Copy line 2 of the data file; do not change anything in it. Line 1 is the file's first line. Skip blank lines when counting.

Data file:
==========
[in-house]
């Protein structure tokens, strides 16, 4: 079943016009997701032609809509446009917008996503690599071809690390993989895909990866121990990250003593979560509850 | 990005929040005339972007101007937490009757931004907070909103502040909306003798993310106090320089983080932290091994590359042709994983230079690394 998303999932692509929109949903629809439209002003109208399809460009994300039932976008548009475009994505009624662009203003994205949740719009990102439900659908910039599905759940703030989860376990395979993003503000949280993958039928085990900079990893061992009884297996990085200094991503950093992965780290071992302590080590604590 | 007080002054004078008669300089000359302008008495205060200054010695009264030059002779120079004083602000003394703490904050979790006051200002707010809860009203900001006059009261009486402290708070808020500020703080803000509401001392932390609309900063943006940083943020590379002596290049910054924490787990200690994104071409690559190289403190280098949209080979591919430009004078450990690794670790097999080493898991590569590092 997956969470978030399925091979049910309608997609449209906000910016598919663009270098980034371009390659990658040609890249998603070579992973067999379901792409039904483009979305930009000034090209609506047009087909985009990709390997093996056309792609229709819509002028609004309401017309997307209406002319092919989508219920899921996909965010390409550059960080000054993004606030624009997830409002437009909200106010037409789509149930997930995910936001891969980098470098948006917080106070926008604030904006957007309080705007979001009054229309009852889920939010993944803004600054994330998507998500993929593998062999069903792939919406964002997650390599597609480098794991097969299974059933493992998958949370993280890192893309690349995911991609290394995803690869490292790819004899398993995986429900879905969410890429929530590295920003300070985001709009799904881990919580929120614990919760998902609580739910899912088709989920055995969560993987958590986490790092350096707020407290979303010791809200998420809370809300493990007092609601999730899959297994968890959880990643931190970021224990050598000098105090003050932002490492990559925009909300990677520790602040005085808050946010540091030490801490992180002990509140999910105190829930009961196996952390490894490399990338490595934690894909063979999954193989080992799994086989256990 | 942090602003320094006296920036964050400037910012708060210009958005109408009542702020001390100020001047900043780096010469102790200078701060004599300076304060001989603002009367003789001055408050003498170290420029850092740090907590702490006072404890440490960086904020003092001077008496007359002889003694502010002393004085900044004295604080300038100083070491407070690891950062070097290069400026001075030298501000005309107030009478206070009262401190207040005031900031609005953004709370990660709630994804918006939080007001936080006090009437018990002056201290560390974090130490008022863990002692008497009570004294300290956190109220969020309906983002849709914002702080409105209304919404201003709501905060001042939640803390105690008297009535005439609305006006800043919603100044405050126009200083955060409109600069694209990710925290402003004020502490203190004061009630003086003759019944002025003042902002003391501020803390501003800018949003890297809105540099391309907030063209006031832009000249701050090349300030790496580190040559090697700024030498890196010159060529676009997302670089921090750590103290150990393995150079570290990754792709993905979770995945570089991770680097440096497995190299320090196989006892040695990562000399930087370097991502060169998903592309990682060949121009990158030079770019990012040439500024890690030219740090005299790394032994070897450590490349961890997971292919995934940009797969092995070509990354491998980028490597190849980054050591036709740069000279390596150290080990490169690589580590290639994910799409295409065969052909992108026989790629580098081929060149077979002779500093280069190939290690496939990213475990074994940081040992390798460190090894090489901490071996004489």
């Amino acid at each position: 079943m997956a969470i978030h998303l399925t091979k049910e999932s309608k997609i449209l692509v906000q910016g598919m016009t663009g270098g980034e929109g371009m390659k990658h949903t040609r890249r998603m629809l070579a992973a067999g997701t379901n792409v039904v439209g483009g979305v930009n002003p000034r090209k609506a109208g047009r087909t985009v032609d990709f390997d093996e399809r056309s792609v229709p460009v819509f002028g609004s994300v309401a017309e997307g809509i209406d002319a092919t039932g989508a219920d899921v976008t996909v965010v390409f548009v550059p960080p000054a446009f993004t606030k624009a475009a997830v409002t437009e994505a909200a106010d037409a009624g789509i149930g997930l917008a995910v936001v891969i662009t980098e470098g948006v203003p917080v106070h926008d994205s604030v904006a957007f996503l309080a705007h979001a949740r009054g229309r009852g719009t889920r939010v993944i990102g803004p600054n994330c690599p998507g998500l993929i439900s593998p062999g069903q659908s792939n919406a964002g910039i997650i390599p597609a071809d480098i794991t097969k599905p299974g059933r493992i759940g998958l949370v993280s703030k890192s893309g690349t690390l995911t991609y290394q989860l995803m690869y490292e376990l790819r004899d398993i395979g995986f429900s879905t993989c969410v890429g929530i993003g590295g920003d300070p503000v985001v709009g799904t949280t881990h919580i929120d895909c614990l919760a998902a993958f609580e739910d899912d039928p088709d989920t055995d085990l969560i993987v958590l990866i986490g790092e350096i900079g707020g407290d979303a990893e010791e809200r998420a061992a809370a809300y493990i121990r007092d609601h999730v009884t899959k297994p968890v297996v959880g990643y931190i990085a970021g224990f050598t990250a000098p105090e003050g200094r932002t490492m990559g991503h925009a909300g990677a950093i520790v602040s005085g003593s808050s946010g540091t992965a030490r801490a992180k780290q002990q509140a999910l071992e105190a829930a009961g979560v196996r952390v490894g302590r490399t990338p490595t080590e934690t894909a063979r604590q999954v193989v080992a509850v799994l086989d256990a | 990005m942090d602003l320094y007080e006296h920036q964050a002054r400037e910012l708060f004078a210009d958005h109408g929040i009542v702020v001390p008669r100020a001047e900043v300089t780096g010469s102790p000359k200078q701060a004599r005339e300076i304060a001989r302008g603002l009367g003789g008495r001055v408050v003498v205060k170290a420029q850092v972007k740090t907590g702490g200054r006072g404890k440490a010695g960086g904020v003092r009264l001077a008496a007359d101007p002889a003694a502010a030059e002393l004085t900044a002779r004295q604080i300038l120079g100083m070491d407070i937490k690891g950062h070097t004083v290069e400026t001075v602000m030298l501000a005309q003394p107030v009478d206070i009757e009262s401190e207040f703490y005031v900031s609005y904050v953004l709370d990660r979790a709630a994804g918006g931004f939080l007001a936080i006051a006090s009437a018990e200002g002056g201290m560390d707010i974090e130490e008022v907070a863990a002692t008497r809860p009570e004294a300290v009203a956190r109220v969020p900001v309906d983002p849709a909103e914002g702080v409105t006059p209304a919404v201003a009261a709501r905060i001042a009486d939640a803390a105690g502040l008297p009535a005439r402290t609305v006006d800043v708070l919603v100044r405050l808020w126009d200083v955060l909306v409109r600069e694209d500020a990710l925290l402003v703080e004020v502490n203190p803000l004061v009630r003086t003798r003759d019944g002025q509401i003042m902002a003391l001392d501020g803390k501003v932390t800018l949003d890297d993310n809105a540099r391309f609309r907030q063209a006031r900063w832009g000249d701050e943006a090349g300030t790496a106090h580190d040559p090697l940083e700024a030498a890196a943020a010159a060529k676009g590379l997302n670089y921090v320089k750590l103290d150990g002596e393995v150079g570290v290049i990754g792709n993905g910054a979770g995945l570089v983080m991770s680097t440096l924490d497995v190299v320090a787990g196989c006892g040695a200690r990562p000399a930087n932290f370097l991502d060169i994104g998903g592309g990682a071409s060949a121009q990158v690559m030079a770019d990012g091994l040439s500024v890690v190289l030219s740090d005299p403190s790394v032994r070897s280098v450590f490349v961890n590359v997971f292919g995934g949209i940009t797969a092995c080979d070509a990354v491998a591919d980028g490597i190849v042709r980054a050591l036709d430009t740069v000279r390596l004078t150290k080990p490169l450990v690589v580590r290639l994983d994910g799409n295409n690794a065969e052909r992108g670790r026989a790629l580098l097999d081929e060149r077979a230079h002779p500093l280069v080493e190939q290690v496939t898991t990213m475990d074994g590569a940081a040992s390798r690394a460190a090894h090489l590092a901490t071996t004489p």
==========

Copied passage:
């Protein structure tokens, strides 16, 4: 079943016009997701032609809509446009917008996503690599071809690390993989895909990866121990990250003593979560509850 | 990005929040005339972007101007937490009757931004907070909103502040909306003798993310106090320089983080932290091994590359042709994983230079690394 998303999932692509929109949903629809439209002003109208399809460009994300039932976008548009475009994505009624662009203003994205949740719009990102439900659908910039599905759940703030989860376990395979993003503000949280993958039928085990900079990893061992009884297996990085200094991503950093992965780290071992302590080590604590 | 007080002054004078008669300089000359302008008495205060200054010695009264030059002779120079004083602000003394703490904050979790006051200002707010809860009203900001006059009261009486402290708070808020500020703080803000509401001392932390609309900063943006940083943020590379002596290049910054924490787990200690994104071409690559190289403190280098949209080979591919430009004078450990690794670790097999080493898991590569590092 997956969470978030399925091979049910309608997609449209906000910016598919663009270098980034371009390659990658040609890249998603070579992973067999379901792409039904483009979305930009000034090209609506047009087909985009990709390997093996056309792609229709819509002028609004309401017309997307209406002319092919989508219920899921996909965010390409550059960080000054993004606030624009997830409002437009909200106010037409789509149930997930995910936001891969980098470098948006917080106070926008604030904006957007309080705007979001009054229309009852889920939010993944803004600054994330998507998500993929593998062999069903792939919406964002997650390599597609480098794991097969299974059933493992998958949370993280890192893309690349995911991609290394995803690869490292790819004899398993995986429900879905969410890429929530590295920003300070985001709009799904881990919580929120614990919760998902609580739910899912088709989920055995969560993987958590986490790092350096707020407290979303010791809200998420809370809300493990007092609601999730899959297994968890959880990643931190970021224990050598000098105090003050932002490492990559925009909300990677520790602040005085808050946010540091030490801490992180002990509140999910105190829930009961196996952390490894490399990338490595934690894909063979999954193989080992799994086989256990 | 942090602003320094006296920036964050400037910012708060210009958005109408009542702020001390100020001047900043780096010469102790200078701060004599300076304060001989603002009367003789001055408050003498170290420029850092740090907590702490006072404890440490960086904020003092001077008496007359002889003694502010002393004085900044004295604080300038100083070491407070690891950062070097290069400026001075030298501000005309107030009478206070009262401190207040005031900031609005953004709370990660709630994804918006939080007001936080006090009437018990002056201290560390974090130490008022863990002692008497009570004294300290956190109220969020309906983002849709914002702080409105209304919404201003709501905060001042939640803390105690008297009535005439609305006006800043919603100044405050126009200083955060409109600069694209990710925290402003004020502490203190004061009630003086003759019944002025003042902002003391501020803390501003800018949003890297809105540099391309907030063209006031832009000249701050090349300030790496580190040559090697700024030498890196010159060529676009997302670089921090750590103290150990393995150079570290990754792709993905979770995945570089991770680097440096497995190299320090196989006892040695990562000399930087370097991502060169998903592309990682060949121009990158030079770019990012040439500024890690030219740090005299790394032994070897450590490349961890997971292919995934940009797969092995070509990354491998980028490597190849980054050591036709740069000279390596150290080990490169690589580590290639994910799409295409065969052909992108026989790629580098081929060149077979002779500093280069190939290690496939990213475990074994940081040992390798460190090894090489901490071996004489």